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A Box of Chocolates: 50 Short Stories

by Various Authors. Foreword by Fay Weldon.

A Box of Chocolates: 50 Short StoriesThe fifty stories in this book were all entries in Shaftesbury Arts Centre’s first short story competition, held in the autumn of 2008. The competition was meant for adults, and most of the thirty-six adult entries are in this book, but sixteen children also entered, the youngest just six years old. Their stories are also here. Unsurprisingly, most of the entries came from the Shaftesbury area but not exclusively. Illustrating how wide Shaftesbury Arts Centre in Dorset flings its net, there are entries from Salisbury in Wiltshire and as far as Gloucestershire and London. The source of all the children’s entries bar one was St Andrew’s Church of England Primary School in Fontmell Magna, a small village south of Shaftesbury, the initiative of an inspired teacher there called Michael Salisbury. Competition judge Fay Weldon selected nine stories for special mention - all of which are in this book - and from these chose Jo Wilkinson's 'A chocolate Story' as the top prize winner. She praised the skill, variety and imaginations of many of the authors, suggesting they could and should go on to greater things. It is possible this book could be the first of a series of similar books encouraging, producing and promoting the creative writing talent of the local area.


‘It was a wintry night. The curtains were not thick enough to keep out the cold. Edie reached for the box of chocolates…’. Now write your story!

This was celebrated author Fay Weldon’s instruction to entrants in Shaftesbury Arts Centre’s first short story-writing competition. The brainchild of centre stalwart Rosie King, co-chair of the centre’s fundraising committee, the competition formed the highlight of SAC’s first Chocolate Festival in the autumn of 2008.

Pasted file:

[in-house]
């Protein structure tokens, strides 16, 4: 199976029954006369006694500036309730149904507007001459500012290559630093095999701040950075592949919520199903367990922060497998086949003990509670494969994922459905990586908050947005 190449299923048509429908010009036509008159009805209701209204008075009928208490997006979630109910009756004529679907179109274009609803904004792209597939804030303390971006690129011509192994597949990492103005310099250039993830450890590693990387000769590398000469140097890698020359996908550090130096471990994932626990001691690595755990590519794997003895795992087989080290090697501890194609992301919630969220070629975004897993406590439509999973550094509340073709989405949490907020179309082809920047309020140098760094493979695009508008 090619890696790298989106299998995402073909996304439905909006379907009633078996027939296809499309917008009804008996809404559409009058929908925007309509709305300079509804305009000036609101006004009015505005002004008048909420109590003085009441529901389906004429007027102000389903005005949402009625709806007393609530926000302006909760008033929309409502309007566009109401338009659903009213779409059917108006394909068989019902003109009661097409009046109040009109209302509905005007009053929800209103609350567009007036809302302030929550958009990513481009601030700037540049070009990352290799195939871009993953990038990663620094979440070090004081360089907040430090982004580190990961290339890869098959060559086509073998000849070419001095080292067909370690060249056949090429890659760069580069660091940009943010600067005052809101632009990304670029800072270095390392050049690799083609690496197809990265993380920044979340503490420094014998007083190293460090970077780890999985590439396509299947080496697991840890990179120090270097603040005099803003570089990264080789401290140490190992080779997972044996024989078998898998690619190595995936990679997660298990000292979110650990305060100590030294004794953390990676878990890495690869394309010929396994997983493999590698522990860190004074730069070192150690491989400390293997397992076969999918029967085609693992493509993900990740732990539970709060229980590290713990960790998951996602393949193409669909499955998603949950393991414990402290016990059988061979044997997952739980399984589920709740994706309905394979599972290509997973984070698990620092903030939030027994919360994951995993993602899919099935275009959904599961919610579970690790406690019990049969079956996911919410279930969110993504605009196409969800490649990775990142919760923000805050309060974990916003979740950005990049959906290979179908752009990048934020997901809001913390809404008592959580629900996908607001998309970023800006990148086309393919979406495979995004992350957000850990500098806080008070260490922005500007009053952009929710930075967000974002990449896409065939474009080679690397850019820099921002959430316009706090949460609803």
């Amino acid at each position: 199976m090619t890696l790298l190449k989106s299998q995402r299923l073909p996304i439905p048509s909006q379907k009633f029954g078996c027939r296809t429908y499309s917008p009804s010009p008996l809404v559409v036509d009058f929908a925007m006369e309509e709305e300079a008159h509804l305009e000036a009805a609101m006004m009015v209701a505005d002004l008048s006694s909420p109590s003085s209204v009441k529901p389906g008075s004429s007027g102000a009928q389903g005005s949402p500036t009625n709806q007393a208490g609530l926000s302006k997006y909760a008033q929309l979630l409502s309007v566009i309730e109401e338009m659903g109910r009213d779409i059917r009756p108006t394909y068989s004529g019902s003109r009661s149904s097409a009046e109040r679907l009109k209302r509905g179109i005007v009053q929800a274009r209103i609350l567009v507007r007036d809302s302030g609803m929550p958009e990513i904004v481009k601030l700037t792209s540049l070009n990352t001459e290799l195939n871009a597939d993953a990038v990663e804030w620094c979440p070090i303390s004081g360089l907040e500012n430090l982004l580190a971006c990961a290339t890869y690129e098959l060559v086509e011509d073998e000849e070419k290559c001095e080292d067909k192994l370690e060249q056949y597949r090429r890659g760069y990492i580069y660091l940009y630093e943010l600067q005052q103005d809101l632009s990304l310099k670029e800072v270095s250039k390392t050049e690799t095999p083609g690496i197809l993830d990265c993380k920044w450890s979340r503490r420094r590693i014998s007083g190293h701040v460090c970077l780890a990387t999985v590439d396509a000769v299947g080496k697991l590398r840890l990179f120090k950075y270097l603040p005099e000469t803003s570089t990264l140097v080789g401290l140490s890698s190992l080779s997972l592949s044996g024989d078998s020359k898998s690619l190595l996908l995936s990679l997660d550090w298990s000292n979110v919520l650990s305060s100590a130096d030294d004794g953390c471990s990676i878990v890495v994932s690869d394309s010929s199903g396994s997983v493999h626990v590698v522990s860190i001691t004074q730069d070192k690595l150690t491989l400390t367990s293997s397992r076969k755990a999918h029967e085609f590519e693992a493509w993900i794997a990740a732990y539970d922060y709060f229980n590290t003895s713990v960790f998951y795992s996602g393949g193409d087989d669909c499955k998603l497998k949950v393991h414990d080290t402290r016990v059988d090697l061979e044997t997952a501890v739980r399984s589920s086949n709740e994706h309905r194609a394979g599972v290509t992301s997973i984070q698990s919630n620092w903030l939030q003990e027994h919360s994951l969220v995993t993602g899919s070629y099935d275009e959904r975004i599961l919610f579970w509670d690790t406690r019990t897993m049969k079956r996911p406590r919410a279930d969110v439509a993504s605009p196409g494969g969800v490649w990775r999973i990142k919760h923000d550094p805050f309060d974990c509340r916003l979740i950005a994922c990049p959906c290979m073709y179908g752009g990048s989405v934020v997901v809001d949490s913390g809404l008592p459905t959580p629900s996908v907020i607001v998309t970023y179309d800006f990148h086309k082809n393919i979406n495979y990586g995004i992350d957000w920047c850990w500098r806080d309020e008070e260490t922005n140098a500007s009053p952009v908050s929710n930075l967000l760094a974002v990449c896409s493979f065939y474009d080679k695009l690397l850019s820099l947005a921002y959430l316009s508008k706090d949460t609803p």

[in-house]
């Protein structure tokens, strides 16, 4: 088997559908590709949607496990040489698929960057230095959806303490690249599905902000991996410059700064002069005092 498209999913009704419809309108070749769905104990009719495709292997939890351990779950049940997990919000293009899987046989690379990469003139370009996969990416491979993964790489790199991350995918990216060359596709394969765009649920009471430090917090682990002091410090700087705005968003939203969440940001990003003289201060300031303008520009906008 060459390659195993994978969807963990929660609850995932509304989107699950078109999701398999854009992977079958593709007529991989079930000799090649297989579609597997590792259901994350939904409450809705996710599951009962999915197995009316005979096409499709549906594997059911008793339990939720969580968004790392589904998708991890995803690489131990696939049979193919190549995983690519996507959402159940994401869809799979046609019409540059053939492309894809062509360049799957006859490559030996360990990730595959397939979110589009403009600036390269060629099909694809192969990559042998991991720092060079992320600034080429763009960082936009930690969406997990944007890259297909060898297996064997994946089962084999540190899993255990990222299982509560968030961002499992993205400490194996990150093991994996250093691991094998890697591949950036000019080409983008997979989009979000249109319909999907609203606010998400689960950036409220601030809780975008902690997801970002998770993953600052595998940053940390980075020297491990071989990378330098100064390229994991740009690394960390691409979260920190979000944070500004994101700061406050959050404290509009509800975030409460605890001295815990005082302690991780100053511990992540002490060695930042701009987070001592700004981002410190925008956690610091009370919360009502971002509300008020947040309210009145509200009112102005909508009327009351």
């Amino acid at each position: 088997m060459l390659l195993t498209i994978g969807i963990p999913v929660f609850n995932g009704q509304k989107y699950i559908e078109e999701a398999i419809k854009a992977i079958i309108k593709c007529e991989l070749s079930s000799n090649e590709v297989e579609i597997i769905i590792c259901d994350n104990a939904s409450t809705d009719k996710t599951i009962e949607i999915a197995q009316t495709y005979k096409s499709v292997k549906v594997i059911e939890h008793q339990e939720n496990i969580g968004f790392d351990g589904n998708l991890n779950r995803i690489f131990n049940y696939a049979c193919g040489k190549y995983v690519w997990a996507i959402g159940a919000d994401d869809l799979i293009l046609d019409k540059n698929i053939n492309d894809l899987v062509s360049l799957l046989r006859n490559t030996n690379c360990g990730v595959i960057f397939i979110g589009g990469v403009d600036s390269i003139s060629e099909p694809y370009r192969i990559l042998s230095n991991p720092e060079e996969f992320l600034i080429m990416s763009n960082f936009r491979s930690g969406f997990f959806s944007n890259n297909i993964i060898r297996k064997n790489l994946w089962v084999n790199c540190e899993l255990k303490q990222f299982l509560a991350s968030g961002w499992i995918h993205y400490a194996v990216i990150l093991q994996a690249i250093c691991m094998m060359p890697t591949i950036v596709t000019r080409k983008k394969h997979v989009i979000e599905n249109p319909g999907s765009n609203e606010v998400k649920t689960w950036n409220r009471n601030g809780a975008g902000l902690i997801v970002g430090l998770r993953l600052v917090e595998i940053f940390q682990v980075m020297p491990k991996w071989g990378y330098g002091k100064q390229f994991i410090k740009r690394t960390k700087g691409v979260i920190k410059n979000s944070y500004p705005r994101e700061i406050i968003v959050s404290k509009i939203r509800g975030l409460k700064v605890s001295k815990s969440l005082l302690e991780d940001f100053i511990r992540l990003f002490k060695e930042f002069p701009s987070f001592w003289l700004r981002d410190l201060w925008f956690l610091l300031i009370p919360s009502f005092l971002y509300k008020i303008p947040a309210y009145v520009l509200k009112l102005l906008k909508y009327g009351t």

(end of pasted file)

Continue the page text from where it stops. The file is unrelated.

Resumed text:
Fay kindly volunteered not only to set the chocolate theme but also to judge the result – no small commitment from someone who has chaired professional judging panels of national literary competitions such as the Booker and Whitbread awards.

The competition was meant for adults, and a surprisingly large number of 33 adults entered, some from as far away as London and Gloucestershire. But 16 children also entered, the youngest just six years old. Fay shortlisted nine stories for special mention from which she selected Marnhull author Jo Wilkinson as the final winner.

So impressed was Fay by the overall standard that it didn’t take the organisers long to agree to publish all the stories, including those by the children – most of whom were from St Andrew’s primary school in Fontmell Magna – in this volume, proceeds from which are intended to bolster SAC’s fundraising effort.

Not every author wanted to be included but this book contains all the shortlisted stories, including Jo Wilkinson’s winning effort, and represents an impressive array of local talent. While the chocolate theme underlies all the stories, there is an extraordinary variety of subjects here, from the comic to the macabre to the tragic.

‘An amazing range of stories was submitted for the competition and to tell some of them in under a thousand words just shows what can be done,’ Fay told the local press, adding: ‘I hope Shaftesbury Arts Centre will carry on this good work.’

It is to be hoped it will. Meanwhile this is a book to be enjoyed for all sorts of reasons beyond most people’s addiction to chocolate. Apart from anything else it shows just how much talent is lurking almost everywhere under the surface in and around this remarkable town of Shaftesbury – and what creative talent it attracts.

If you like good writing you’ll love this book. But if you like chocolate as well you’ll positively drool over it! And at under £8 it’s a steal.

Shaftesbury Contact magazine, Feb 2009


£7.99 + £1.01 p&p



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